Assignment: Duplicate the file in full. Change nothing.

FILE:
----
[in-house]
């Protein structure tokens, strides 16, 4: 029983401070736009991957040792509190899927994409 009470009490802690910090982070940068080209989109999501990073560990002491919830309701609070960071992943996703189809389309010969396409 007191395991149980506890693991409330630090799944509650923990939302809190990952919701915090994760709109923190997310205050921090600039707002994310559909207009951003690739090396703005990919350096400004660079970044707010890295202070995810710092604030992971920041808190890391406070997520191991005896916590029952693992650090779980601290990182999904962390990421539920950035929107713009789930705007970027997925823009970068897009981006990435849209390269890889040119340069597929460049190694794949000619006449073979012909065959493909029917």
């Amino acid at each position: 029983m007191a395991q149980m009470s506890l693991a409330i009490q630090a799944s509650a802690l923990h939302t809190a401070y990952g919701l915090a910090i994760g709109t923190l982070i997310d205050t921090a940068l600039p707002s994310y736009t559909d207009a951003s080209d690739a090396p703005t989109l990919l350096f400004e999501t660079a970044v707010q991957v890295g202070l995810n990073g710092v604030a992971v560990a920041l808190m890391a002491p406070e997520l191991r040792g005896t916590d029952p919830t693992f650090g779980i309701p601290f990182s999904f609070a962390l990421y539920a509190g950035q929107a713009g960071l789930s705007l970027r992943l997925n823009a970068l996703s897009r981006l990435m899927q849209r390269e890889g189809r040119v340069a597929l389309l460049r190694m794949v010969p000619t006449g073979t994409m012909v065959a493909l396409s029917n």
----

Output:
[in-house]
């Protein structure tokens, strides 16, 4: 029983401070736009991957040792509190899927994409 009470009490802690910090982070940068080209989109999501990073560990002491919830309701609070960071992943996703189809389309010969396409 007191395991149980506890693991409330630090799944509650923990939302809190990952919701915090994760709109923190997310205050921090600039707002994310559909207009951003690739090396703005990919350096400004660079970044707010890295202070995810710092604030992971920041808190890391406070997520191991005896916590029952693992650090779980601290990182999904962390990421539920950035929107713009789930705007970027997925823009970068897009981006990435849209390269890889040119340069597929460049190694794949000619006449073979012909065959493909029917």
């Amino acid at each position: 029983m007191a395991q149980m009470s506890l693991a409330i009490q630090a799944s509650a802690l923990h939302t809190a401070y990952g919701l915090a910090i994760g709109t923190l982070i997310d205050t921090a940068l600039p707002s994310y736009t559909d207009a951003s080209d690739a090396p703005t989109l990919l350096f400004e999501t660079a970044v707010q991957v890295g202070l995810n990073g710092v604030a992971v560990a920041l808190m890391a002491p406070e997520l191991r040792g005896t916590d029952p919830t693992f650090g779980i309701p601290f990182s999904f609070a962390l990421y539920a509190g950035q929107a713009g960071l789930s705007l970027r992943l997925n823009a970068l996703s897009r981006l990435m899927q849209r390269e890889g189809r040119v340069a597929l389309l460049r190694m794949v010969p000619t006449g073979t994409m012909v065959a493909l396409s029917n």